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[Law-Rah] Collective/Cinema Perdu; Celer; Book of Air

Celer - Two Days and One Night



Since 2000, The [Law-Rah] Collective has been operating in various formations on different projects. Their discography boasts 14 full albums and numerous other projects. Bauke van der Wal is the constant factor of this ever-changing group of contributors.
On this occasion, he is the single [Law-Rah] member performing. Other tracks on this split album are performed by Martijn Pieck – who has been releasing his work as Cinema Perdusince 2012. In times, he was a member of the collective too. So, in a way, this album can be seen as a ‘collective’ effort, too. Each performer delivers two solo tracks, and they perform together on ‘Invocation 4’.

According to the liner notes, this album is all about friendship. Or rather: the ways friendship can end.
It’s also about friendships that never end, ‘even when said friend has left this dimension. The feeling that we’re left with is just about the worst feeling ever…’
The tracks on Invocation are ‘personal views and interpretations of the emptiness that remains. Finding closure in a process of grief’.

The extended, minimalist drones clearly do not radiate happiness – but on the other hand you would probably have a different interpretation of these sounds when you didn’t know about the artists’ intention. Drones like this create their own vast space to let your thoughts wander to whatever occupies your mind.

With an average length of about 10 minutes each, these five tracks are the kind of sonic immersion that makes time stand still, while everything outside the space it creates seems to disappear. At the same time, the sonic space is filled with sparse details, accents that seek attention and can keep the listener focused and avoid drifting off too far. Especially on the collaboration track, Invocation 4, which has a more industrial feel and is less ‘droney’ than the other pieces.

Van der Wal and Pieck each have their own approach but they obviously share the same artistic vision too. That is why they fit together very well on this split release that feels like a single album instead of being two completely different parts.

Also on Spotify

Celer - Two Days and One Night


Coincidentally, Celer‘s Two Days And One Night is another album about loss and dealing with grief. On this album, Will Long retraces the steps his great-uncle travelled in 1984, from Tunis to Hammamet, ‘where he rented a hotel room, bought swimming trunks, and by the afternoon had drowned in the ocean.’ He was 80 years old.

Celer re-creates this trip using his own experience, ‘a re-imagining of what my great uncle might have heard and experienced 31 years before.’
The ambient washes of sound in the longer tracks are merged with shorter – sometimes almost inaudible – local field recordings, creating a dreamlike and slightly exotic atmosphere.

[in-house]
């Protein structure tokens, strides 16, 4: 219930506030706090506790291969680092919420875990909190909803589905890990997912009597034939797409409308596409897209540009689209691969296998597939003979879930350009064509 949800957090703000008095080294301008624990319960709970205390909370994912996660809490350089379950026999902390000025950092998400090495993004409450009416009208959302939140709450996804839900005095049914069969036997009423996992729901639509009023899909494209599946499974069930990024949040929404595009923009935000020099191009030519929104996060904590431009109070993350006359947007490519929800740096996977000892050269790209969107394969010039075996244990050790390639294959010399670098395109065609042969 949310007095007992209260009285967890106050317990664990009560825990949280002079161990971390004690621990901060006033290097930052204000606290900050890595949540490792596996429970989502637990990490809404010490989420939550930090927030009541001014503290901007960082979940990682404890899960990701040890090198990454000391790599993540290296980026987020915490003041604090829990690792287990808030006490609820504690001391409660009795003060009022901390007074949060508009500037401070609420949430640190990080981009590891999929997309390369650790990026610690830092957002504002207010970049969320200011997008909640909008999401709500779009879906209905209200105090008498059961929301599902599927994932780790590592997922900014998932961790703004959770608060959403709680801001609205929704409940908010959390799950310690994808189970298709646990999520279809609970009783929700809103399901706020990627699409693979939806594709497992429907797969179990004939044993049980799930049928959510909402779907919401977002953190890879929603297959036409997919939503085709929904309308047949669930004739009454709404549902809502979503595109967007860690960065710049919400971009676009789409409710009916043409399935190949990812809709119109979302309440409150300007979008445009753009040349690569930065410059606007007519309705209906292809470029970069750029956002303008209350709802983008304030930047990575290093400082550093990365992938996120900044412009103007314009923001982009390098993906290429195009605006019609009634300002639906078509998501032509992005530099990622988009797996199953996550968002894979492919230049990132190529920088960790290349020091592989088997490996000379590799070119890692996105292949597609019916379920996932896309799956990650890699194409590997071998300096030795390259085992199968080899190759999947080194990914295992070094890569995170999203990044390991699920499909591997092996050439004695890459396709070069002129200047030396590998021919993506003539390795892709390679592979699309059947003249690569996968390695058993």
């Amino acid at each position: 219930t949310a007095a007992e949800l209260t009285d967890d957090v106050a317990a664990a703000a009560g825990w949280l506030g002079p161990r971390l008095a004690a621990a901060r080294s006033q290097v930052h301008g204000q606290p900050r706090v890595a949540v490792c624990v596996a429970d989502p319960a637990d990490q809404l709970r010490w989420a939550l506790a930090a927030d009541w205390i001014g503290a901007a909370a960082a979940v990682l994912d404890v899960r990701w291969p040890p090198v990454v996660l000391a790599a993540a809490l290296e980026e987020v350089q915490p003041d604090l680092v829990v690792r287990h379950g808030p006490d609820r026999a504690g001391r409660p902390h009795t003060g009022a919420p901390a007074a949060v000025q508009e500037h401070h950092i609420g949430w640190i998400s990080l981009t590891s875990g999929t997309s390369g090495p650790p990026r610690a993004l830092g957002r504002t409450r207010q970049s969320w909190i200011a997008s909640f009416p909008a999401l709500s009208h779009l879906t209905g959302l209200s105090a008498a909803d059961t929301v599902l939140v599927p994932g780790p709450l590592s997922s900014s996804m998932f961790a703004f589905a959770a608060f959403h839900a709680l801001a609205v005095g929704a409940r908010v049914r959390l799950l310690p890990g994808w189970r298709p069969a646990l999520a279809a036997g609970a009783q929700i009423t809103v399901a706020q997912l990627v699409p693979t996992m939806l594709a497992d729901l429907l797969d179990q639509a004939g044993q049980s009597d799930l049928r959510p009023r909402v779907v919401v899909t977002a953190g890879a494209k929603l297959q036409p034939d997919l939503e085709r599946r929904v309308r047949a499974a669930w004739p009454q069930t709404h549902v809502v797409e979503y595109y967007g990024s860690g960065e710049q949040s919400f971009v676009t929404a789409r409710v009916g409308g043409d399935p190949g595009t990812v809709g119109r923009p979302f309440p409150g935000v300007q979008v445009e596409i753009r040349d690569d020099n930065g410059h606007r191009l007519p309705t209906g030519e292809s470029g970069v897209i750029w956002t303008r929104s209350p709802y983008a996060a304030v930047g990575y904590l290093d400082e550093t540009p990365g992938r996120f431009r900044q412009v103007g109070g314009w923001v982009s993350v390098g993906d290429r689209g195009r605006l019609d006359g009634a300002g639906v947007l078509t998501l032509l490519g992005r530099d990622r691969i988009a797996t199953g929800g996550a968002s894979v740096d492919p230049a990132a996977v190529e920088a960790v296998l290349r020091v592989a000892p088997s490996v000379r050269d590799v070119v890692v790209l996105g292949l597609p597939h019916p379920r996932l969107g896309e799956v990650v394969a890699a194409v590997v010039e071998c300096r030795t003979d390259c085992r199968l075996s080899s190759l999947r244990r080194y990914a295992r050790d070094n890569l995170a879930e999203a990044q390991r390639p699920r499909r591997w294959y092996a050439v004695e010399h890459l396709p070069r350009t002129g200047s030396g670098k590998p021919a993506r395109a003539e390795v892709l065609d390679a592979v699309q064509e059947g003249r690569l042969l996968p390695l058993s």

It is amazing how personal Celer‘s music feels, considering his enormous output. But, as personal as its background is, this music tells a story everyone can relate to somehow.

“It’s a shame he didn’t see the burnt orange sunset swirling over the horizon as I did… but then again, maybe he did.”



Think of a group of 18 improvisers ‘with roots in jazz and classical music’ performing. What sound do you expect to hear? Personally, I expected mayhem, pandemonium, ‘organised chaos’ and disruption.

So much to my surprise, this music is none of that. Or maybe it is, but in a completely unexpected way.
In these two pieces, each referring to two seasons of the year, the Book of Air collective demonstrates an almost incredibly controlled restraint.  This is especially fascinating considering they do not use electronic instruments: the ensemble features drums, bass, guitars, harmonium, euphonium, rhodes, saxophones, flute, percussion and kankles.


I’m not sure what the title, Vvolk, refers to exactly (*). But maybe it’s the VV is the ancient notation for W – in which case it translates to “cloud”.
The music originates from the questions Book of Air asked themselves:
“what are the possibilities in playing music, when changes in this music pass by unnoticed? How do we as musicians relate to the running time of a performance? How does our hearing and memory react to these slow changes?”

Vvolk is the follow-up to Fieldtone from november, 2015, on which Book of Air performed as a quintet created music dedicated to ‘roomtone: “the ‘silence’ recorded at a location or space where no music is played or dialogue spoken’.
Check that one out too, if you can. You’ll probably have a hard time finding any better ‘ambient jazz’ than this.

(*) [Edit august 2018]:
Only recently I found out that Book of Air is the name of the ongoing project series, and thus not the ‘band’ name.

Fieldtone and Vvolk are the two different collectives that perform the first two parts of this series. I left the text above as I wrote it in 2016. 

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Unland; Elderbranch Campaign; Wouter van Veldhoven

Wouter van Veldhoven - A Head Stuck In Tapes

Unland - Die Ruhe

The quiet before the storm can be frightening, because you don’t know what’s to come. The quiet áfter the storm can be reassuring – depending on the fierceness of the storm – because you know the storm has passed.